Dark Horse takes the indie template dragged into the mainstream by films like Juno and Superbad, extracts the soft centre and replaces it with jet-black humour and a lingering sense of desperation.
Abe is an overweight man-child who collects ThunderCats dolls and still lives with his parents. He’s the kind of guy nobody speaks to at a wedding. He sparks up a somewhat dubious relationship with the equally stunted Miranda, who is the kind of person who gets chatted up at weddings by losers like Abe, while everybody else is off having a good time.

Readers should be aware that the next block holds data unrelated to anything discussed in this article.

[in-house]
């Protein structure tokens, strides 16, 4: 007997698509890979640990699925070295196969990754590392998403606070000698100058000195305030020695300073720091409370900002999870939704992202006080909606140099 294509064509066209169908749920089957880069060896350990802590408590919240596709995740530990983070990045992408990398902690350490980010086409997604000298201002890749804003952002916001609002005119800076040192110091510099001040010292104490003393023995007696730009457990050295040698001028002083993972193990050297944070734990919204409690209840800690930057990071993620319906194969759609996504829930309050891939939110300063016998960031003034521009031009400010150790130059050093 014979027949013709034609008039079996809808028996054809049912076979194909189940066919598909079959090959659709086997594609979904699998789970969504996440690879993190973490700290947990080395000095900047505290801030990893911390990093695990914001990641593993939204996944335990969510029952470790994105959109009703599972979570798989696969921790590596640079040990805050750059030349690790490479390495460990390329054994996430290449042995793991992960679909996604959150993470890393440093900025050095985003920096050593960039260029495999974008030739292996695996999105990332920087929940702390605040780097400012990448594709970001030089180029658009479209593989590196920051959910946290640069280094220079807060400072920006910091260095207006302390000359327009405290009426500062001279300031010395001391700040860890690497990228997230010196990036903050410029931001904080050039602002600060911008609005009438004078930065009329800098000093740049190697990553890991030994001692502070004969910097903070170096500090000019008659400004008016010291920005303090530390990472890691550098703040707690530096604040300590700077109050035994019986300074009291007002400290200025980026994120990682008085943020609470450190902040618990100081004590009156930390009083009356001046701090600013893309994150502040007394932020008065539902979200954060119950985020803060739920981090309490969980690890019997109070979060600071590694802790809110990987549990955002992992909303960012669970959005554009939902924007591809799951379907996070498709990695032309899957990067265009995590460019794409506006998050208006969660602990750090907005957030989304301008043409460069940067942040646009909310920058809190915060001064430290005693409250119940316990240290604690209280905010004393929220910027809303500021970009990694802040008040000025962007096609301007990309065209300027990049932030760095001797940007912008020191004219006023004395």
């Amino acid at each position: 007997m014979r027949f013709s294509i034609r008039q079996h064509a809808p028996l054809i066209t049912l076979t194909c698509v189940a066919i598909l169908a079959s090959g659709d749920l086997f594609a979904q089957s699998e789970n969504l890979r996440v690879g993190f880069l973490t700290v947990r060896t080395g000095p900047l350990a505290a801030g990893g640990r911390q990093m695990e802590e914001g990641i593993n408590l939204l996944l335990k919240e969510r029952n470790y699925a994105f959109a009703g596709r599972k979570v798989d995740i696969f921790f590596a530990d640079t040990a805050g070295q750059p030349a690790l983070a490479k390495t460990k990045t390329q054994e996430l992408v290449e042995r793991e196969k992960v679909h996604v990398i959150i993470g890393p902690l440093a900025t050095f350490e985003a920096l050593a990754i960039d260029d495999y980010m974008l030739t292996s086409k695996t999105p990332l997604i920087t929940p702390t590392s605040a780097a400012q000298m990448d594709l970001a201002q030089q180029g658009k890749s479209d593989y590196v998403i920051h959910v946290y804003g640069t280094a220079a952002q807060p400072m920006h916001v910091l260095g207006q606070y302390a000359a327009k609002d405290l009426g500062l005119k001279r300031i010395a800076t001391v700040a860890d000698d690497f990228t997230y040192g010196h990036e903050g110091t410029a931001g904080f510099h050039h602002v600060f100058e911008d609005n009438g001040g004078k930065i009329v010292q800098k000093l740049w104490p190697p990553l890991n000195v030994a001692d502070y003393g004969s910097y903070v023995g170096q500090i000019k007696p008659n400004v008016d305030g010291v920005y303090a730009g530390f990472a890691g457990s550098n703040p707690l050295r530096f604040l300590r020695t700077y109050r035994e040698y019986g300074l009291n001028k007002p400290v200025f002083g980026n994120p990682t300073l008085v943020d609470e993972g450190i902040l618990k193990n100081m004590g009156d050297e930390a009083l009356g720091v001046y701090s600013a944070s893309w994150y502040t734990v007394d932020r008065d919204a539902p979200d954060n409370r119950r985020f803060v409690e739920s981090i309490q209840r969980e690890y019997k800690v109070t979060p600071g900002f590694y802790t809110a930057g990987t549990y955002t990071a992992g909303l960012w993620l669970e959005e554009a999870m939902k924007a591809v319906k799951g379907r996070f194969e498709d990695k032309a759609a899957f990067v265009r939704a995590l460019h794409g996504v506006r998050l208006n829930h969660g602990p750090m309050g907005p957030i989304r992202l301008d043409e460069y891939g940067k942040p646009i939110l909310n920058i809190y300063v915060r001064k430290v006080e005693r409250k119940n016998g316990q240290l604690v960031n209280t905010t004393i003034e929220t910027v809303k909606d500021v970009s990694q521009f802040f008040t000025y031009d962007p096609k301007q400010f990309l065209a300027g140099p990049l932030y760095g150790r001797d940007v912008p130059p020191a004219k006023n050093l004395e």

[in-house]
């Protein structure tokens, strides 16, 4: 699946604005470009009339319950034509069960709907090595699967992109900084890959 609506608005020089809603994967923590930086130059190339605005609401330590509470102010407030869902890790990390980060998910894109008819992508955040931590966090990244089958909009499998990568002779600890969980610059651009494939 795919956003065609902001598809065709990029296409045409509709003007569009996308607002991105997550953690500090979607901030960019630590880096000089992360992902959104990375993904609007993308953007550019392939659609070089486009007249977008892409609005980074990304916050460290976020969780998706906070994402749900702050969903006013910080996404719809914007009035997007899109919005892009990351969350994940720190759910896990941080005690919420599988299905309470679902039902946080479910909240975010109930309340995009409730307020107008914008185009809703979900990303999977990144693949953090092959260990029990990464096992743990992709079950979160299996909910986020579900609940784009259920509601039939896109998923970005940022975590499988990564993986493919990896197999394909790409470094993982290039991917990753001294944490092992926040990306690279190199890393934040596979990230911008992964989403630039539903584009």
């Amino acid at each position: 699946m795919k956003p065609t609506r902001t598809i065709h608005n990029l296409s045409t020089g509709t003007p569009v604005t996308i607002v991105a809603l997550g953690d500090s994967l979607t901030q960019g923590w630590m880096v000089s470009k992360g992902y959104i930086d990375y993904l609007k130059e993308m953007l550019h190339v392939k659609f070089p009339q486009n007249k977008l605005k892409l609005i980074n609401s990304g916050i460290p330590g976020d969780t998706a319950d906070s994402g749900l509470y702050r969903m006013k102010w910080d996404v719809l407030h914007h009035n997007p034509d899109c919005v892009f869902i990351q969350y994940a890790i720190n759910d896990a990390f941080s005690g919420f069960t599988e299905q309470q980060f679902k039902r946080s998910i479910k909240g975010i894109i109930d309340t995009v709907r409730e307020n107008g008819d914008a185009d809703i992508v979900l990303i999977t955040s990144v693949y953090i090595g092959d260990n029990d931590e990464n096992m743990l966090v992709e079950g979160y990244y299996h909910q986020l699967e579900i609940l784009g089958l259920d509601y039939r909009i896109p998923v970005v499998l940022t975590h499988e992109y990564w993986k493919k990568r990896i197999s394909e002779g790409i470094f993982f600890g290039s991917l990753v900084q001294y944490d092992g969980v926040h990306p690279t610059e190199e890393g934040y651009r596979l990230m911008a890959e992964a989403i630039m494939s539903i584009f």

It’s an essentially sour look at suburban America, in which everybody is unhappy and most of them are clinically depressed. Some hide it better than others, which, given the amount of verbose introspection we get from Abe, may well be a good thing.
The humour stems from their mutual despair – Miranda coming to terms with giving up her self respect and settling for a slob like Abe; Abe settling for a woman who clearly isn’t into him; Abe’s parents realising their son is a waster.
A toupeed Christopher Walken, whose face is beginning to resemble a malevolent Norwegian woodcarving, provides many of the laughs, with a wonderfully understated performance as the stoic father.
To his credit, director Todd Solondz doesn’t blink, even as Dark Horse gallops at breakneck speed towards a brick wall. The result is a messy, often unpleasant but refreshingly honest middle-class melodrama.
First published in City A.M.